How do we mark time? How do we answer the question, "What time is it?"
The liturgical calendar is a way of telling time. More specifically, it’s a way of telling a story that centers on the saving work of God in and through the life, death, and resurrection of Jesus. The liturgical year is divided into seasons that have specific themes and practices that help us live into the story of Jesus. Over the past 10 years, I’ve come to understand the formative power of the liturgical calendar. I’ve also come to believe that if we are serious about spiritual formation, then we have to get serious about time.
Many churches already acknowledge certain liturgical seasons, mostly Advent and Lent. Others decide to jump in and jump out of the liturgical calendar depending on if it “works” with what they want to do. For many years, I belonged to a church that did this—they always dropped the calendar after Easter Sunday. I can personally tell you that I still benefited from this picking and choosing. However, jumping in and out doesn’t maximize the formative power of the liturgical calendar.
Here’s the church calendar in a nutshell:
●Advent is the four weeks leading up to Christmas and marks a new liturgical year.
●Christmas itself is a mini-season—a celebration of 12 days (ever heard of the 12 days of Christmas?).
●Epiphany starts on Jan 6. This season lasts from 4 to 7 weeks depending on where Easter falls.
●Lent is 40 days and concludes the night before Easter.
●Easter Sunday is the beginning of a 50-day period of exploring the resurrection.
●Pentecost/Ordinary Time stretches from Trinity Sunday (50 days after Easter) to Christ the King Sunday (the Sunday before Advent).
Each season has its own postures and practices that help shape us into the people of God. For instance, the key posture of Advent is waiting (looking forward to celebrating the first coming of Jesus in the manger but also waiting for his return as the glorified King). While we wait, we’re invited into two key practices: singing and groaning. We sing and celebrate God’s arrival (Emmanuel—God with us) and we groan while we live in this broken and painful world, hungering for Christ to return and restore all things. This way of “telling time” is profoundly powerful.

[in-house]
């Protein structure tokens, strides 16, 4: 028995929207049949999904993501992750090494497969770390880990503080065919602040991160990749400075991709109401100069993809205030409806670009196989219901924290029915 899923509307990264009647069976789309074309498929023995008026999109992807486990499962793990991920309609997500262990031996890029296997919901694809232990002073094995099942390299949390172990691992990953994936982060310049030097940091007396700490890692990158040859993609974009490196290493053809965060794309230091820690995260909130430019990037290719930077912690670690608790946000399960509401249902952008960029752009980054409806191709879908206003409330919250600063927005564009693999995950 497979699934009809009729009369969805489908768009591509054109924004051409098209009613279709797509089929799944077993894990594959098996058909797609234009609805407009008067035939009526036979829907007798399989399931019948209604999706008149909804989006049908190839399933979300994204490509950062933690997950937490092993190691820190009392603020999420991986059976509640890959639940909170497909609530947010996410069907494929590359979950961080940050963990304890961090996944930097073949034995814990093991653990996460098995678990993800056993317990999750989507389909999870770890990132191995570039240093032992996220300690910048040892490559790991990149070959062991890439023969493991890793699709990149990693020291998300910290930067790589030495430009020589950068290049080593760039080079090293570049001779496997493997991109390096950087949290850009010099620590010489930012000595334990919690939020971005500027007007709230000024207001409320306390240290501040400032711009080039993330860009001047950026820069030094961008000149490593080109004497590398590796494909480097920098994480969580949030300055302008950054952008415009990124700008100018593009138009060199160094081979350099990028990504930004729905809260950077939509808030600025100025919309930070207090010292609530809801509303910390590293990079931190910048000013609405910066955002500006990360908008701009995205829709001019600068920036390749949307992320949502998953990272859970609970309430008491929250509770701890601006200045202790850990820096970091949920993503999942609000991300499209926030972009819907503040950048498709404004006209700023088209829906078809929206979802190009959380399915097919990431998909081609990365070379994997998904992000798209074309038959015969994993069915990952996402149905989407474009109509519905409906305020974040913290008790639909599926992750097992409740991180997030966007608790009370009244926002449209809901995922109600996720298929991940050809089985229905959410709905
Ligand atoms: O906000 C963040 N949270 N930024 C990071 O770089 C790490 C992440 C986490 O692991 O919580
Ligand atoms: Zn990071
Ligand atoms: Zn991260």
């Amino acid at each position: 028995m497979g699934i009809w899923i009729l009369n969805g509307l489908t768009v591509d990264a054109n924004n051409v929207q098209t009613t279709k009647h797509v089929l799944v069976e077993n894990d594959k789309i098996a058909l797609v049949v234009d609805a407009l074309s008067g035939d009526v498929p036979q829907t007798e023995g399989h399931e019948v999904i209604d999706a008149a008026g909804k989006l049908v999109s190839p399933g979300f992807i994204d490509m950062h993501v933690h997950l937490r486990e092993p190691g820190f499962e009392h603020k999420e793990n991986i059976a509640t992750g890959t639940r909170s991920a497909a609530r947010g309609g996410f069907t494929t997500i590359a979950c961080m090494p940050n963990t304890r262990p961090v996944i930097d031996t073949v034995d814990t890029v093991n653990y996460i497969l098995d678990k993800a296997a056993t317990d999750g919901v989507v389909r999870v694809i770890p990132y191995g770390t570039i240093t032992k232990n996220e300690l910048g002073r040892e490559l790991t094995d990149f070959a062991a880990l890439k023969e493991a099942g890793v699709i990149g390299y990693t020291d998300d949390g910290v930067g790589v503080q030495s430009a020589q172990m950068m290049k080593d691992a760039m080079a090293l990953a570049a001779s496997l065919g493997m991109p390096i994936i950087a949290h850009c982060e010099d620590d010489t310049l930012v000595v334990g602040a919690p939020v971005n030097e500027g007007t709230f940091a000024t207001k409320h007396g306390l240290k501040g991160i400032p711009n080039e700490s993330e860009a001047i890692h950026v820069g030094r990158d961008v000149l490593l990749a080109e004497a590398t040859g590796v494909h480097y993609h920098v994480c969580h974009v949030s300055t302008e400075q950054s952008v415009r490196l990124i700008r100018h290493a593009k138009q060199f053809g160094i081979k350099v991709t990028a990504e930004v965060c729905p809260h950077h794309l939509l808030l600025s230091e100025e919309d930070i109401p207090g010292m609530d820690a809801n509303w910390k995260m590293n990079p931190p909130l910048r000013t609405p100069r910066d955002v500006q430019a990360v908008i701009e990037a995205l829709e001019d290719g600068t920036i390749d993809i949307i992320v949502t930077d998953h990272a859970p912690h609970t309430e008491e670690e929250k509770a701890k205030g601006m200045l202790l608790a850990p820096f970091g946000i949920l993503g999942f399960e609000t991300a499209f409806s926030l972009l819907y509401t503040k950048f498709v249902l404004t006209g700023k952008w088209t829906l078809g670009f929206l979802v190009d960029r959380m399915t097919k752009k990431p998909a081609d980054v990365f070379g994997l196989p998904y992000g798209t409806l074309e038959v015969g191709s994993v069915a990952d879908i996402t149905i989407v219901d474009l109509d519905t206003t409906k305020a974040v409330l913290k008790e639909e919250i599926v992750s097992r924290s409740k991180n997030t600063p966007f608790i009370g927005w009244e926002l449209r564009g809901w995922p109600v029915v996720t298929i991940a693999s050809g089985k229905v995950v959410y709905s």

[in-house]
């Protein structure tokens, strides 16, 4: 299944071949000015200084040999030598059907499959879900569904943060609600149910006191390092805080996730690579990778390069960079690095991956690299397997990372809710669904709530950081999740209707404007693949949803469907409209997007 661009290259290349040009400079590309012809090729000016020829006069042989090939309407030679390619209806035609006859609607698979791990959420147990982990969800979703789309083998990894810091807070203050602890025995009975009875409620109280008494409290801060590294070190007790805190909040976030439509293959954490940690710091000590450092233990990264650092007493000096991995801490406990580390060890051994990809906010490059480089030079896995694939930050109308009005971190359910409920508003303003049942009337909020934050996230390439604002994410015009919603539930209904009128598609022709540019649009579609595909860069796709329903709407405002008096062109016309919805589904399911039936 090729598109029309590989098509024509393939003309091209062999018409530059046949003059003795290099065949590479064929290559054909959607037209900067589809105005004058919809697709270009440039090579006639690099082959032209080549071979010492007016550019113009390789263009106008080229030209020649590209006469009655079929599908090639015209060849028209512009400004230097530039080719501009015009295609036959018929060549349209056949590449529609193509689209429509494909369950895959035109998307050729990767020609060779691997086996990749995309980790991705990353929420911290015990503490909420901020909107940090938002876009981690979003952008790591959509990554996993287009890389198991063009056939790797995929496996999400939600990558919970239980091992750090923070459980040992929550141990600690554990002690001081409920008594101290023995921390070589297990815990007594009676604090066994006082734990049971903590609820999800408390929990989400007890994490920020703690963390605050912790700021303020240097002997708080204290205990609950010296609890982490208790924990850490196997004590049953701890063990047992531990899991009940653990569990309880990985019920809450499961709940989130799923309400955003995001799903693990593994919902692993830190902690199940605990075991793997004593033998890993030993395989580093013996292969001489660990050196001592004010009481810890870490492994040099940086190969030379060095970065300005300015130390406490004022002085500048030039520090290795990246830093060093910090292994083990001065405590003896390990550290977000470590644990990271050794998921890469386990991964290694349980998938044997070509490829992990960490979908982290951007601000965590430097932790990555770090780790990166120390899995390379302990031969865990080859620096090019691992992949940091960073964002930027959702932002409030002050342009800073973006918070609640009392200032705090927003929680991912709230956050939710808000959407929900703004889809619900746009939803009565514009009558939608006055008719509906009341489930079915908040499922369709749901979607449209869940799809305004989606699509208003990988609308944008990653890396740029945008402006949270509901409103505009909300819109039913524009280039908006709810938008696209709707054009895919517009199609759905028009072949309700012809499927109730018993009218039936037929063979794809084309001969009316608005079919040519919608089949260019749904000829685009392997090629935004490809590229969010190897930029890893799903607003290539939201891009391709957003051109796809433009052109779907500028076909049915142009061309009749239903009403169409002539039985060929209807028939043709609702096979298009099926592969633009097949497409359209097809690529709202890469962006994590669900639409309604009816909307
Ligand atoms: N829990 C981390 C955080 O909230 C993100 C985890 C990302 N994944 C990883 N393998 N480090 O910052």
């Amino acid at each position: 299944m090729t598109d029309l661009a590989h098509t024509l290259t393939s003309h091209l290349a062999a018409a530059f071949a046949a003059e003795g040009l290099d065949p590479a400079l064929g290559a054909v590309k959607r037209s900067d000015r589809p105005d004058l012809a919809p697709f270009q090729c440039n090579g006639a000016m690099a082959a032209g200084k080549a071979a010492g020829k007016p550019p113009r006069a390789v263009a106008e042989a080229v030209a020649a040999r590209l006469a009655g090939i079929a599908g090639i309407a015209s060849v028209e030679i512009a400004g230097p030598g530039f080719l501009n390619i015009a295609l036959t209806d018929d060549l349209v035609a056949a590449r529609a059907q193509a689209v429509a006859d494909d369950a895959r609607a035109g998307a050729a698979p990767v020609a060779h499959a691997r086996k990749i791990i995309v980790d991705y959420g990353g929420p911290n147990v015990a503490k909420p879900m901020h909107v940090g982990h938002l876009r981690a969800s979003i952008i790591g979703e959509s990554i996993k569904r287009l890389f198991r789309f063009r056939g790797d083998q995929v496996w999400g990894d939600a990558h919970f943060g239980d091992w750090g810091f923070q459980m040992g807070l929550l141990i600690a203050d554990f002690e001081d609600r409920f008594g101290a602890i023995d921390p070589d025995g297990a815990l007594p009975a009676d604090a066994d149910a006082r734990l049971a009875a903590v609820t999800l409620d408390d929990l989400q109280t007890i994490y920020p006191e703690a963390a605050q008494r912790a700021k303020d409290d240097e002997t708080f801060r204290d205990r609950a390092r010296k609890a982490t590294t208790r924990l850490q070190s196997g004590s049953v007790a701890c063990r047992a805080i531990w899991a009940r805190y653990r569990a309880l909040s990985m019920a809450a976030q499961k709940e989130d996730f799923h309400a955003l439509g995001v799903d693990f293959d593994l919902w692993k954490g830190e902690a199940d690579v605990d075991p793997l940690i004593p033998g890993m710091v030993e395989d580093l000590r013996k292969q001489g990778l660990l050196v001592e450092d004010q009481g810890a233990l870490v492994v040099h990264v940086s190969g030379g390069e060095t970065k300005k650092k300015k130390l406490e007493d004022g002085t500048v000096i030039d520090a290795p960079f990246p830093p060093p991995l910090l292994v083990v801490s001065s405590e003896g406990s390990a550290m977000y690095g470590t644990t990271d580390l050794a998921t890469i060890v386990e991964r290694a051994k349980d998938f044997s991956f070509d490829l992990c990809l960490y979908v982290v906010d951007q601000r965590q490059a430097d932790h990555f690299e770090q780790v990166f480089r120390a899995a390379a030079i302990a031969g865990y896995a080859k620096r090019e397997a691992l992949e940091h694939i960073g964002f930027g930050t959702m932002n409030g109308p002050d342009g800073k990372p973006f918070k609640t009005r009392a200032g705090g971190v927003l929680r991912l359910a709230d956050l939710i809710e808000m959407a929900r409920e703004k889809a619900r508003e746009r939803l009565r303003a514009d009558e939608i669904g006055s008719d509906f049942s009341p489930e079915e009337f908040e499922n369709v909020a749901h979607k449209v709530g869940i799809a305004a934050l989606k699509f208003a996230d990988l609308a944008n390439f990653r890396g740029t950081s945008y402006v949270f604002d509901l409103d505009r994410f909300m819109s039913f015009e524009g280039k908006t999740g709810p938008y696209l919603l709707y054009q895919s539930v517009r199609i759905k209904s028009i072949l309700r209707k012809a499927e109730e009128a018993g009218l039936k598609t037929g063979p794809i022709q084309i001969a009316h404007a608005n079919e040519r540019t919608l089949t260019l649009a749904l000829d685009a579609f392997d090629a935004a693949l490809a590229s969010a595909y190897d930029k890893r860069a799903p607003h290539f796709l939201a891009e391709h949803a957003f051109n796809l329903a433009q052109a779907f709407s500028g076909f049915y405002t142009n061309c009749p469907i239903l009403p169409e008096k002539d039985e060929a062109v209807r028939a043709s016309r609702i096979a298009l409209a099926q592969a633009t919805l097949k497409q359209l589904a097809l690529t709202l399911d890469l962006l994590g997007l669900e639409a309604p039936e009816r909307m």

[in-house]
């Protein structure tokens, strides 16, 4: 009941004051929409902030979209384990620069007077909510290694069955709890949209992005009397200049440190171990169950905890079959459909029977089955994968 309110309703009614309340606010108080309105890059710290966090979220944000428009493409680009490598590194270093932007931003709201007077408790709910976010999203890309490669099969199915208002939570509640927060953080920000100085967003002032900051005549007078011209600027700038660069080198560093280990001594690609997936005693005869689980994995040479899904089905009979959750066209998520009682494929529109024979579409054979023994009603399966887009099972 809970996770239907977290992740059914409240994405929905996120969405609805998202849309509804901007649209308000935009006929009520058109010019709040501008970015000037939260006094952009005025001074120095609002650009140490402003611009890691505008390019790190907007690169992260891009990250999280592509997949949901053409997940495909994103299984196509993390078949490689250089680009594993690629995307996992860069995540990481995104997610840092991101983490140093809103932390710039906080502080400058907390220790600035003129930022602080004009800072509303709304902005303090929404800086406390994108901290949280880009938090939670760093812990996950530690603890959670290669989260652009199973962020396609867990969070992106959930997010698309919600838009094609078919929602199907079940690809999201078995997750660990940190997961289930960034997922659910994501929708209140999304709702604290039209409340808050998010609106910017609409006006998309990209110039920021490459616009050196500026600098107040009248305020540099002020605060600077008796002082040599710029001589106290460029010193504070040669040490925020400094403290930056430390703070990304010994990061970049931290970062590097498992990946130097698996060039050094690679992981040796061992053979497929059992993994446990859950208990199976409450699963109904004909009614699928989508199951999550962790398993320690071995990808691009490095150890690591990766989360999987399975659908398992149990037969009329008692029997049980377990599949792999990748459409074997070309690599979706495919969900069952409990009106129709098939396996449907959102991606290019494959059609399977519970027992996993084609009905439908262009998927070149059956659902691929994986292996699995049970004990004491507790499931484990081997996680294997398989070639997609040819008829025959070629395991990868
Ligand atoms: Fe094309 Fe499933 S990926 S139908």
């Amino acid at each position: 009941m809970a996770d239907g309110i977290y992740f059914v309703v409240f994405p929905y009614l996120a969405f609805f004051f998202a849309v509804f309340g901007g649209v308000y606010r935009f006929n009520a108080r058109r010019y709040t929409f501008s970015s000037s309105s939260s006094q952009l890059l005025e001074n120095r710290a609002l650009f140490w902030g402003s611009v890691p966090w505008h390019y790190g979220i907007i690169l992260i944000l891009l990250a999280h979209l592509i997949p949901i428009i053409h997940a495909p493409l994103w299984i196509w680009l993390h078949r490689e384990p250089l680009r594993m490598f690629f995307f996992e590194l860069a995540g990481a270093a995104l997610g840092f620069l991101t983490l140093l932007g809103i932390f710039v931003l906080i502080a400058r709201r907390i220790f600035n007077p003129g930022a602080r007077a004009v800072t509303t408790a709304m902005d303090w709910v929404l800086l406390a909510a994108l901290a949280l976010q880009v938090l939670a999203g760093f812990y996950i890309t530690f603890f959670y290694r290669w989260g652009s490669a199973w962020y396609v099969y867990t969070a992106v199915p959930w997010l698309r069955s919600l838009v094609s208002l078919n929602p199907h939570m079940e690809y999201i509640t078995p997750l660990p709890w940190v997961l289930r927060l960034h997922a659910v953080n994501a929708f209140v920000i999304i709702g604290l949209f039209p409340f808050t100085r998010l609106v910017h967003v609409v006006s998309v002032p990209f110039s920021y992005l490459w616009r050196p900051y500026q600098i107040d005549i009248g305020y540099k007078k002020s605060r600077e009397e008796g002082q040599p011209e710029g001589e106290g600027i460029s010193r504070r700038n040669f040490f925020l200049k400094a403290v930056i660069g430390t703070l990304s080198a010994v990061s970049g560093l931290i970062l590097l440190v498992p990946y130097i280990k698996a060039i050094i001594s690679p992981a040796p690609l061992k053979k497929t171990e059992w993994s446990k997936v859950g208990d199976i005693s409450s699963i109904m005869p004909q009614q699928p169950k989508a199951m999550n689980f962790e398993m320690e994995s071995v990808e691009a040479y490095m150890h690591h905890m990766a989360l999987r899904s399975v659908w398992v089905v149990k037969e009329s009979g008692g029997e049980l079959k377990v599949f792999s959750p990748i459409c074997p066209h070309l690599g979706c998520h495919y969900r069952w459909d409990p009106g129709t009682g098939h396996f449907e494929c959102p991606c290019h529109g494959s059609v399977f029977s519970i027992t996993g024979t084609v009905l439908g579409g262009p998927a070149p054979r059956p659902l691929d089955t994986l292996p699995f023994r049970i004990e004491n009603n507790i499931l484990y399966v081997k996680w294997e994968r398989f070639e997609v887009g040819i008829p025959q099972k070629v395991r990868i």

If we’re not using the Christian liturgical calendar, then we’re probably telling time using a North American calendar. This calendar also has formative power, orienting us inside the American story. The North American calendar wants us to live into a different story – telling us that to be human is to be a consumer. It marks the beginning of the holiday season by promoting and celebrating sales and deals (Black Friday, Cyber Monday) as way to prime the pump for a frenzied season of shopping with an aim towards an explosion of material goods on Christmas day. I’m not saying that shopping or giving gifts is bad – but what I’m trying to highlight is that the marking of time “telling time” is a way of “telling a story.” The question is: What story am I living in and how is that story shaping me? Which story do we identify with more?
One of the most powerful faith formation tools that any church can utilize is the liturgical calendar. It’s a way of telling time –more specifically–a way of telling a story that orients us and forms us into the people of God. Telling time is not something we think about often, but I encourage you to stop and ask the question –
"What time is it?"
By Sam Gutierrez
On Christmas night, 1971, Alger Park Church caught on fire.